What to do When IT Projects Lag Behind Schedule

What to do When IT Projects Lag Behind Schedule

There’s no stressful feeling than when your IT projects are not on a schedule. You have a lot riding on revenues from a product launch and the operational efficiency it will bring to your company, but instead, you’re stuck with more expenses and a bunch of glitches.

John Schmidt offers great advice on what to do When IT Projects Fall Behind Schedule in a previous post on Cerius Executives. Here are some excerpts from his article:

Warning signs to look out for

  • Your plans contain poor or incomplete requirements. Plans should be as detailed as possible as early as possible. If they’re not, you’re not ready to move to the next stage.
  • You’re relying too heavily on “New” or “Cool” technology.  Exciting new technologies also mean more unknowns and more risk.
  • Things are moving too smoothly too soon. Green status equals red flag.  Significant risks should be emerging early and often.
  • You’re leaving the hard problems to be solved later.  Early progress can be accomplished by focusing on the easier aspects of the project, creating a false sense of confidence.  Difficult aspects of the project should be confronted early while there is still reaction time.

How to avoid IT projects slipping schedule

  • Keep your cost and scope in check. Your IT team will be continuously making trade-offs with schedule, cost and scope.  If you’ve over-constrained the former expectations, the only place the IT projects team will have to maneuver is schedule.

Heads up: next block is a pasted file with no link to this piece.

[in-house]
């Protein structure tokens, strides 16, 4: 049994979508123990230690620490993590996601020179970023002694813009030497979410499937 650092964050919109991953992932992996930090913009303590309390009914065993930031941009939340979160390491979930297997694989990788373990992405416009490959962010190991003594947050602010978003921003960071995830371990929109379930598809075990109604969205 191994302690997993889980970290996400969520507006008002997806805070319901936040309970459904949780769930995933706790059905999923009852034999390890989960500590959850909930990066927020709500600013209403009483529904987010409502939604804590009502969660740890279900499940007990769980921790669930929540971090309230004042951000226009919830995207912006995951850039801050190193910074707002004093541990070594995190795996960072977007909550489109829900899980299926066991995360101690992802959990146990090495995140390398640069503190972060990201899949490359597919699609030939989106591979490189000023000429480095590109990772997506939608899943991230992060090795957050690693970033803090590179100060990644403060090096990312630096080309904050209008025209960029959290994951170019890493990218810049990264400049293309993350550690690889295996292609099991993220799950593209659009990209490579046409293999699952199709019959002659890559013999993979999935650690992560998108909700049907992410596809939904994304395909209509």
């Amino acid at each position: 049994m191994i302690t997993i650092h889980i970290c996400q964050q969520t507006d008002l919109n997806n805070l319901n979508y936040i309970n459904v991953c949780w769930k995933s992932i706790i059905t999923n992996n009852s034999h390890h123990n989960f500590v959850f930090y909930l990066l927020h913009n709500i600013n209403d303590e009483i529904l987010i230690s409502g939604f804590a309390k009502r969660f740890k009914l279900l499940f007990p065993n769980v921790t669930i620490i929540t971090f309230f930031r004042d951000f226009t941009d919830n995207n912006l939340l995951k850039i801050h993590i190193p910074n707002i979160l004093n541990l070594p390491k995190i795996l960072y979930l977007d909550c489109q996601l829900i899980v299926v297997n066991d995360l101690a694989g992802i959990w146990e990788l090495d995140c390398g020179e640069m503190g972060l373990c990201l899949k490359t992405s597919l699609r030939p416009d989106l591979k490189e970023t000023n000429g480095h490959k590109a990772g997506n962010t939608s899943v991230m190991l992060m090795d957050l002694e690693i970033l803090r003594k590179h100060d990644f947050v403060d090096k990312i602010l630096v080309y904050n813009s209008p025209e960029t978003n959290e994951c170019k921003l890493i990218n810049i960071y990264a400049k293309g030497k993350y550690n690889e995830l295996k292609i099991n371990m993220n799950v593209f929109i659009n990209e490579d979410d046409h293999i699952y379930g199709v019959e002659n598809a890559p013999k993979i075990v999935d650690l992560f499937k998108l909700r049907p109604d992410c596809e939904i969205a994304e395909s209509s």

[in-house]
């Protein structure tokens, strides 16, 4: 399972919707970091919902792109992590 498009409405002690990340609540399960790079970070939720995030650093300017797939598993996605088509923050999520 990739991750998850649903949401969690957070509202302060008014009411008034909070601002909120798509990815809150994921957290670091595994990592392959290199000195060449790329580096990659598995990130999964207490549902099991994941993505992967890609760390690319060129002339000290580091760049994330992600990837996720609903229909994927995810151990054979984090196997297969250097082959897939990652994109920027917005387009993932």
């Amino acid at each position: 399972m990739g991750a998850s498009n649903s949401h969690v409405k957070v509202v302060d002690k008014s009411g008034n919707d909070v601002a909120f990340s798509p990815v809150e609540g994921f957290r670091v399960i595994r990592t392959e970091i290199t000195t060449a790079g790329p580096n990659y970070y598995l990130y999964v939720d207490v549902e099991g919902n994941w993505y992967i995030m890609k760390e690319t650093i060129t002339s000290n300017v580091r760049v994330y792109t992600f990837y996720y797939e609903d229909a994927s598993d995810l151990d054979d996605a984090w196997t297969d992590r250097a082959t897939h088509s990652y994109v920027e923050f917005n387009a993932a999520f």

• Allow for mistakes. If your team believes you will tolerate no errors, they will naturally become extremely cautious—and caution means slower execution. By surfacing issues early and often, you get the opportunity to re-tune or re-visit constraints. A team that’s comfortable telling you they need an additional $10K early on in the project to solve a problem can save you from a $1M schedule impact down the road.
  • Don’t shoot the messenger. When you participate in status reviews, make sure you welcome and embrace any and all issues. If your team isn’t afraid to tell you what’s really happening, they won’t feel the need to sanitize status before it gets to you, thereby ensuring the problems stay hidden.

Get back on track

“Don’t lose sight: scheduling problems can be addressed at any stage of IT projects, even near the end (though the sooner addressed, the better!). Any stage of IT projects will benefit from some old-fashioned, executive decision-making to help things get unstuck and moving again.  It’s up to you as a leader to get involved and help make the tough decisions. “


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